In the future, social technologies will play a key role in supply chain management. Social networking does not necessarily mean socializing but making people-to-people communication and collaboration more efficient.
Now that’s a statement that really puts the finger on the pulse. ‘Social networking’ is trending on B2B level, yet many proponents of this trend have never truly experienced its full business potential.
What’s in a name? A lot, apparently.
First things first: there is a difference between social networks and social technologies. If you think the implementation of social tech in your supply chain means you are going to be Instagramming or Tweeting with all your stakeholders all day, you may want to reconsider that idea. Allow us to elaborate.
Social technology is the underlying technology that allows people to interact socially in order to create, enhance and exchange content. Social networks are already very present in our personal lives, however, professionally there’s a fundamental lack of sector-specific social networks that make use of the very same, rather brilliantly designed social technology behind it.
Social technologies can change the game for supply chain and here’s why
1. Overall communication with your stakeholders: when issue management becomes anger management
Delayed shipments, supply shortages, unexpected demand… that old tune we all know by heart. To solve problem ‘x’ you first need to call the person ‘y’...oh but wait, that’s only after you’ve figured out what number to call, and then you’ll most probably still have to exercise a fair amount of patience before finding out how the issue with that shipment can be resolved or who’s responsible for fixing it. With so many stakeholders involved in your supply chain all that emailing and calling back-and-forth just won’t cut it anymore. Imagine being able to resolve these types of issues faster and more effectively through one single channel.
In the past, collaboration has been viewed as a separate workflow. When collaboration is not embedded in business processes, they can only deliver limited value. The dominant paradigm in the future will be on integration of collaboration with business processes at every stage and both with internal and external stakeholders.
Collaboration relies on sharing information in the most efficient way possible. Social technologies will revolutionise the way information in Supply Chain is accessed, shared and acted upon.
2. The increased visibility that could’ve saved the Titanic
While technology advances have created a wealth of data, the problem is how to manage this information and separate the meaningful from the trivial. “Drinking from a firehose” is a common way to express many companies’ attempts to take in a high volume of data all at once. In the future, data visualisation enhancements will change the way we understand and share data.
Social tech allows organizations to share real-time insights about topics such as service performance and forecasting, as well as any potential challenges arising within them. Your supply chain becomes more agile in responding to new information, trends and issues, contacting the right people immediately via build-in chat, and rapidly getting to the bottom of it. And using one platform to help you visualize your data will open a world of possibilities.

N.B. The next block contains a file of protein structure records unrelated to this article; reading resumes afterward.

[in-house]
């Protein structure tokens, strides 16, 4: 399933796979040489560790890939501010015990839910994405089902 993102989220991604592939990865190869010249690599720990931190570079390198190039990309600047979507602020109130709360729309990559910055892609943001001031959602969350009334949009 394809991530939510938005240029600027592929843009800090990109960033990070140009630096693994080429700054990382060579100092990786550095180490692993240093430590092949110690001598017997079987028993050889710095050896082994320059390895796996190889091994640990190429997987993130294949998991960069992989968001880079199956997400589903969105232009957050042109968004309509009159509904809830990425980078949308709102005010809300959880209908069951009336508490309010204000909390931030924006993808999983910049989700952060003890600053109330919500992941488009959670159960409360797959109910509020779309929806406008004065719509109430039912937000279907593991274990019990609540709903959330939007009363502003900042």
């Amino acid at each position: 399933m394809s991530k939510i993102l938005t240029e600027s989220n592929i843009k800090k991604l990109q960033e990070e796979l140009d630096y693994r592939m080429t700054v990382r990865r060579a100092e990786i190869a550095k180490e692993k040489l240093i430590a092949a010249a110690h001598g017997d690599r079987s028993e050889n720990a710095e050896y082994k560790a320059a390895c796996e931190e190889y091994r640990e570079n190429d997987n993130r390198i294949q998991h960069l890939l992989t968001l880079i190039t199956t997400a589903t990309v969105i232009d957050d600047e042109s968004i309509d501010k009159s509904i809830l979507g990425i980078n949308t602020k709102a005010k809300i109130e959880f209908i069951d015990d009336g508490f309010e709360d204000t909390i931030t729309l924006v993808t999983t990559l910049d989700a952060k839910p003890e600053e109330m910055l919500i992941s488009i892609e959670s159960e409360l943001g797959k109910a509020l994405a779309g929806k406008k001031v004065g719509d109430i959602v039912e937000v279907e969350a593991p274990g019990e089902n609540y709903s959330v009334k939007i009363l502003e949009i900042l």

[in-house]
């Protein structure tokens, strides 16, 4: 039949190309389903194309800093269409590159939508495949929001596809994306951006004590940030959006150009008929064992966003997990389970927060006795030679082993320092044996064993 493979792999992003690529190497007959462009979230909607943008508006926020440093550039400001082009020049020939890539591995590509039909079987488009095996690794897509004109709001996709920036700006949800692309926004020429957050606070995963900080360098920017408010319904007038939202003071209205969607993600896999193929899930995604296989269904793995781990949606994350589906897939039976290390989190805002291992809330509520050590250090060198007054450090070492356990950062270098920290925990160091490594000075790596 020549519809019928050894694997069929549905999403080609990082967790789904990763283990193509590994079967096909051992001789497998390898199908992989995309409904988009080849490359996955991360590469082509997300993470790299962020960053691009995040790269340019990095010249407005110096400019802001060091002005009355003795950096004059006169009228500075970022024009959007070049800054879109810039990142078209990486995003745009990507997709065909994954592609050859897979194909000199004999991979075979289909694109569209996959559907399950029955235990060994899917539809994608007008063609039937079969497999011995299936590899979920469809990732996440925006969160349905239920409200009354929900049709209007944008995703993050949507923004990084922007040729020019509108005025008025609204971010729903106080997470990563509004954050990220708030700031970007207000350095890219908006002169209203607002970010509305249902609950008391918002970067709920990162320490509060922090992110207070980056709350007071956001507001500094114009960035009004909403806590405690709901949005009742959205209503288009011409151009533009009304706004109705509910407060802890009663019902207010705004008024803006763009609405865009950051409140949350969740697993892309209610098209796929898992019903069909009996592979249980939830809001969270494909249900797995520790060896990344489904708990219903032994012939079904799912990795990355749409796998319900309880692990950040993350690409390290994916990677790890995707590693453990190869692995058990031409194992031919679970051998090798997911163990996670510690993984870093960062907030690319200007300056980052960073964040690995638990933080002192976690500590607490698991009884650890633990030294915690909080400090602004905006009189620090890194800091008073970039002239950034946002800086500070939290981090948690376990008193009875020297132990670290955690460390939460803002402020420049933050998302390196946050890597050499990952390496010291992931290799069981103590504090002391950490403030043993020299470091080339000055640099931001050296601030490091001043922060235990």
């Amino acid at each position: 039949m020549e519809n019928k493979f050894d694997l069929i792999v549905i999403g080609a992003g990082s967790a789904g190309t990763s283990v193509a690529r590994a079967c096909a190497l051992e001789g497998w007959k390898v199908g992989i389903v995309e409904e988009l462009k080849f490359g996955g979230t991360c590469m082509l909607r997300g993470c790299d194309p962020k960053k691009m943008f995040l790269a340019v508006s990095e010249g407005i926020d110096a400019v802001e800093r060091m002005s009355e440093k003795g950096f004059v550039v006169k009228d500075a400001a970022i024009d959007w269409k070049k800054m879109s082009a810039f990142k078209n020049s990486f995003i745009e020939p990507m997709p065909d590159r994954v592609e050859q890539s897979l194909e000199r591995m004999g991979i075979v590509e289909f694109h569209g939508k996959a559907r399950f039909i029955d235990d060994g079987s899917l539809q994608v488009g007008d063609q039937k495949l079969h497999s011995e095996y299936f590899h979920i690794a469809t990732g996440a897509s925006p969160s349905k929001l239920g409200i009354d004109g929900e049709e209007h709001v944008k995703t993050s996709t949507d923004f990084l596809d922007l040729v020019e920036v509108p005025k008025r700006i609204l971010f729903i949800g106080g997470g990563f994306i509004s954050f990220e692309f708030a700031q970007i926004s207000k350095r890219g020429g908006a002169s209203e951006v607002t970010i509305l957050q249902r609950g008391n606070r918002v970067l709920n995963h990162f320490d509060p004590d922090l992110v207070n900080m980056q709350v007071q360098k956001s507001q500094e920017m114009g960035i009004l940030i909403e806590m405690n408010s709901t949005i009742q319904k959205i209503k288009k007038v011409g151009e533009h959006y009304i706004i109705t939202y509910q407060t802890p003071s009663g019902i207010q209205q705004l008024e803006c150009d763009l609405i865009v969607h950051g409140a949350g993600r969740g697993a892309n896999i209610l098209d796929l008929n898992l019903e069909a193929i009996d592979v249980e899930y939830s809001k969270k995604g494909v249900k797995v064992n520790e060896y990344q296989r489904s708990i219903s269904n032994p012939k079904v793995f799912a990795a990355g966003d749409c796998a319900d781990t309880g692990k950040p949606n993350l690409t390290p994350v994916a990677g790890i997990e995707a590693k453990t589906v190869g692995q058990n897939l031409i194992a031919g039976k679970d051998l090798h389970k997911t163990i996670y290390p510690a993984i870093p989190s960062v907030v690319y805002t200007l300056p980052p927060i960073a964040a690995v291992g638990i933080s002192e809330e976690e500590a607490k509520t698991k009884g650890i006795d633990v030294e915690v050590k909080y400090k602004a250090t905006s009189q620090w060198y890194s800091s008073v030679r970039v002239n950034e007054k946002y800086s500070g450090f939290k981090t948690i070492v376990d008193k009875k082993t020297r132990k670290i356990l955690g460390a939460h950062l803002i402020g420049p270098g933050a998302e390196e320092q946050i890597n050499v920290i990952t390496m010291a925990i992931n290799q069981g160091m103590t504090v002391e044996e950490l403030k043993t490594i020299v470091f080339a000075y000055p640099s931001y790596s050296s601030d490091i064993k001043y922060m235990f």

Some retailers are leading the field in data-driven decision-making, generating more accurate supply and shipping decisions, and deploying inventory in a more intelligent way. Amazon uses data systems for choosing the warehouse closest to the vendor (or the customer) in order to drop shipping costs by an average of 10 to 40%. More traditional brick-and-mortar retailers struggle to find and implement the right data strategy, that would help them avoid crashing into any icebergs.
Home Depot is taking a different approach to leverage the power of social networking. They developed a site called ‘The Warehouse’, that enables internal communication and knowledge transfer of innovative ideas and best practices amongst store and DC associates. This network made it easier for Home Depot to analyze and formulate solutions for obstacles they only became aware of through better communication and collaboration.
3. Power to the People
In the end, it’s all about people. By empowering your people and giving them visibility throughout the entire supply chain, you increase the amount of insight they’ll have into the process as a whole instead of keeping them off into their separate corners. It enables them to work together more efficiently and make better every-day decisions.
People can also make a valuable contribution to you data strategy by correcting mistakes made during the data cleansing process and by helping the machine learning algorithms to progress faster.
Great For Business
Social tech can help with the aforementioned struggles, but most of all, it helps your overall company perform better and in a more efficient way. The ripple effect of using social technology to improve your supply chain management can expand outwardly across your organization.
And the benefits of social tech can also expand to stakeholders and even customers, which is great for business, whichever way you look at it.
So there you go, 3 out of 99 reasons as to why social tech is the new rock star technology everyone in supply chain should be putting their bets on!